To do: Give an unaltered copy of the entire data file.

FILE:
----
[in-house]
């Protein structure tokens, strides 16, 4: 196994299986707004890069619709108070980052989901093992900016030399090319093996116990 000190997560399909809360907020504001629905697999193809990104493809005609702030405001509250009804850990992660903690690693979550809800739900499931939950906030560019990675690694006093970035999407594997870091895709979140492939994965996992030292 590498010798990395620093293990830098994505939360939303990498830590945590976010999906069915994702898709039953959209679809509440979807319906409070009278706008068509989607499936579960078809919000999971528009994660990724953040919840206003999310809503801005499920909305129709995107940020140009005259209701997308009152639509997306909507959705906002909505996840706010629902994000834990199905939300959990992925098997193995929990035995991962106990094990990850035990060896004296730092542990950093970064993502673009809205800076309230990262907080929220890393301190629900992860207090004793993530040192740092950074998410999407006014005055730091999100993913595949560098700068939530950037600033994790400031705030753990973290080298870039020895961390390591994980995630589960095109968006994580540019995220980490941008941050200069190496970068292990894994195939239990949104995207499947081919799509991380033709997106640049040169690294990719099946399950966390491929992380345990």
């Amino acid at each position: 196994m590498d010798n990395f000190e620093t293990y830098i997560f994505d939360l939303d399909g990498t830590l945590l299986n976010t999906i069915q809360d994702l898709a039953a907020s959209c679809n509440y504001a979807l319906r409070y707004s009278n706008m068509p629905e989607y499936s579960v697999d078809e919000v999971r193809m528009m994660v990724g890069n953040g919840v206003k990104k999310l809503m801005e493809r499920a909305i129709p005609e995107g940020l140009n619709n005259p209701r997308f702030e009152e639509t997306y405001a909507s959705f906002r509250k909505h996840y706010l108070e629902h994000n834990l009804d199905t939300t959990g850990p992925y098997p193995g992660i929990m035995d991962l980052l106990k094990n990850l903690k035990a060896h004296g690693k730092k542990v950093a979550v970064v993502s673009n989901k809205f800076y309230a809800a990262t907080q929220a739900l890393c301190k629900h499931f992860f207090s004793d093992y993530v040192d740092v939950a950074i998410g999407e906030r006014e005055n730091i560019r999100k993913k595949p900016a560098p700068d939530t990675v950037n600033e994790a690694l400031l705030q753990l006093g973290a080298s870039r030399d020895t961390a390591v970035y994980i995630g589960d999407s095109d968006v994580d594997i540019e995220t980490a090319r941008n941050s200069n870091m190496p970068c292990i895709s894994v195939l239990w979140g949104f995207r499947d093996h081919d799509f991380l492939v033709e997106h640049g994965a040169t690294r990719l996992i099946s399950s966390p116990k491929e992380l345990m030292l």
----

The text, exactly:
[in-house]
């Protein structure tokens, strides 16, 4: 196994299986707004890069619709108070980052989901093992900016030399090319093996116990 000190997560399909809360907020504001629905697999193809990104493809005609702030405001509250009804850990992660903690690693979550809800739900499931939950906030560019990675690694006093970035999407594997870091895709979140492939994965996992030292 590498010798990395620093293990830098994505939360939303990498830590945590976010999906069915994702898709039953959209679809509440979807319906409070009278706008068509989607499936579960078809919000999971528009994660990724953040919840206003999310809503801005499920909305129709995107940020140009005259209701997308009152639509997306909507959705906002909505996840706010629902994000834990199905939300959990992925098997193995929990035995991962106990094990990850035990060896004296730092542990950093970064993502673009809205800076309230990262907080929220890393301190629900992860207090004793993530040192740092950074998410999407006014005055730091999100993913595949560098700068939530950037600033994790400031705030753990973290080298870039020895961390390591994980995630589960095109968006994580540019995220980490941008941050200069190496970068292990894994195939239990949104995207499947081919799509991380033709997106640049040169690294990719099946399950966390491929992380345990």
């Amino acid at each position: 196994m590498d010798n990395f000190e620093t293990y830098i997560f994505d939360l939303d399909g990498t830590l945590l299986n976010t999906i069915q809360d994702l898709a039953a907020s959209c679809n509440y504001a979807l319906r409070y707004s009278n706008m068509p629905e989607y499936s579960v697999d078809e919000v999971r193809m528009m994660v990724g890069n953040g919840v206003k990104k999310l809503m801005e493809r499920a909305i129709p005609e995107g940020l140009n619709n005259p209701r997308f702030e009152e639509t997306y405001a909507s959705f906002r509250k909505h996840y706010l108070e629902h994000n834990l009804d199905t939300t959990g850990p992925y098997p193995g992660i929990m035995d991962l980052l106990k094990n990850l903690k035990a060896h004296g690693k730092k542990v950093a979550v970064v993502s673009n989901k809205f800076y309230a809800a990262t907080q929220a739900l890393c301190k629900h499931f992860f207090s004793d093992y993530v040192d740092v939950a950074i998410g999407e906030r006014e005055n730091i560019r999100k993913k595949p900016a560098p700068d939530t990675v950037n600033e994790a690694l400031l705030q753990l006093g973290a080298s870039r030399d020895t961390a390591v970035y994980i995630g589960d999407s095109d968006v994580d594997i540019e995220t980490a090319r941008n941050s200069n870091m190496p970068c292990i895709s894994v195939l239990w979140g949104f995207r499947d093996h081919d799509f991380l492939v033709e997106h640049g994965a040169t690294r990719l996992i099946s399950s966390p116990k491929e992380l345990m030292l």